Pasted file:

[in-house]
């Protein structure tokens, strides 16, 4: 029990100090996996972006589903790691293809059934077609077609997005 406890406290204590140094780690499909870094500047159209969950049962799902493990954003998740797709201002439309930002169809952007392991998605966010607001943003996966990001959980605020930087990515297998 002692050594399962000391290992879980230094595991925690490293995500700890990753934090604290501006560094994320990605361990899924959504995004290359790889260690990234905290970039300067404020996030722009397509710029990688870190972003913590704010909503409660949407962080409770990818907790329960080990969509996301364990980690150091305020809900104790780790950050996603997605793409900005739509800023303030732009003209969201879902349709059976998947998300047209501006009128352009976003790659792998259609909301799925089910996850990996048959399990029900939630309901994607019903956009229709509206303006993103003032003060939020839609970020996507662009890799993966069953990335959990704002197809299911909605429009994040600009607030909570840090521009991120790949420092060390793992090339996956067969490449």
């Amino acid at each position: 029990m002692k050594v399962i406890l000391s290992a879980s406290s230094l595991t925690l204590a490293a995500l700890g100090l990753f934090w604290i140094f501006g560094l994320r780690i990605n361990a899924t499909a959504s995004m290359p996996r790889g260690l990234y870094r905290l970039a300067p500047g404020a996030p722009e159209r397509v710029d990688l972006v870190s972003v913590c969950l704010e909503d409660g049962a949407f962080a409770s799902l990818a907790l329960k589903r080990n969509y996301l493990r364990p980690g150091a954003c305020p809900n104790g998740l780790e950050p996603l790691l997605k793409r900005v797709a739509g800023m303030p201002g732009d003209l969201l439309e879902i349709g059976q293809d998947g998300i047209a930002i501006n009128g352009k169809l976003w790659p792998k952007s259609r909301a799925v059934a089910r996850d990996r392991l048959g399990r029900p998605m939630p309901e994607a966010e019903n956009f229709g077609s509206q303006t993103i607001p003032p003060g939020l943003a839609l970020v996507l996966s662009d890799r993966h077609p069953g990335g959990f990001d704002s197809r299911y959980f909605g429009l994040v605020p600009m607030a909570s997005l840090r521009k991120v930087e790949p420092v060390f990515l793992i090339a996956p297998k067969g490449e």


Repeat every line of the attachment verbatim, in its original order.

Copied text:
[in-house]
């Protein structure tokens, strides 16, 4: 029990100090996996972006589903790691293809059934077609077609997005 406890406290204590140094780690499909870094500047159209969950049962799902493990954003998740797709201002439309930002169809952007392991998605966010607001943003996966990001959980605020930087990515297998 002692050594399962000391290992879980230094595991925690490293995500700890990753934090604290501006560094994320990605361990899924959504995004290359790889260690990234905290970039300067404020996030722009397509710029990688870190972003913590704010909503409660949407962080409770990818907790329960080990969509996301364990980690150091305020809900104790780790950050996603997605793409900005739509800023303030732009003209969201879902349709059976998947998300047209501006009128352009976003790659792998259609909301799925089910996850990996048959399990029900939630309901994607019903956009229709509206303006993103003032003060939020839609970020996507662009890799993966069953990335959990704002197809299911909605429009994040600009607030909570840090521009991120790949420092060390793992090339996956067969490449």
């Amino acid at each position: 029990m002692k050594v399962i406890l000391s290992a879980s406290s230094l595991t925690l204590a490293a995500l700890g100090l990753f934090w604290i140094f501006g560094l994320r780690i990605n361990a899924t499909a959504s995004m290359p996996r790889g260690l990234y870094r905290l970039a300067p500047g404020a996030p722009e159209r397509v710029d990688l972006v870190s972003v913590c969950l704010e909503d409660g049962a949407f962080a409770s799902l990818a907790l329960k589903r080990n969509y996301l493990r364990p980690g150091a954003c305020p809900n104790g998740l780790e950050p996603l790691l997605k793409r900005v797709a739509g800023m303030p201002g732009d003209l969201l439309e879902i349709g059976q293809d998947g998300i047209a930002i501006n009128g352009k169809l976003w790659p792998k952007s259609r909301a799925v059934a089910r996850d990996r392991l048959g399990r029900p998605m939630p309901e994607a966010e019903n956009f229709g077609s509206q303006t993103i607001p003032p003060g939020l943003a839609l970020v996507l996966s662009d890799r993966h077609p069953g990335g959990f990001d704002s197809r299911y959980f909605g429009l994040v605020p600009m607030a909570s997005l840090r521009k991120v930087e790949p420092v060390f990515l793992i090339a996956p297998k067969g490449e």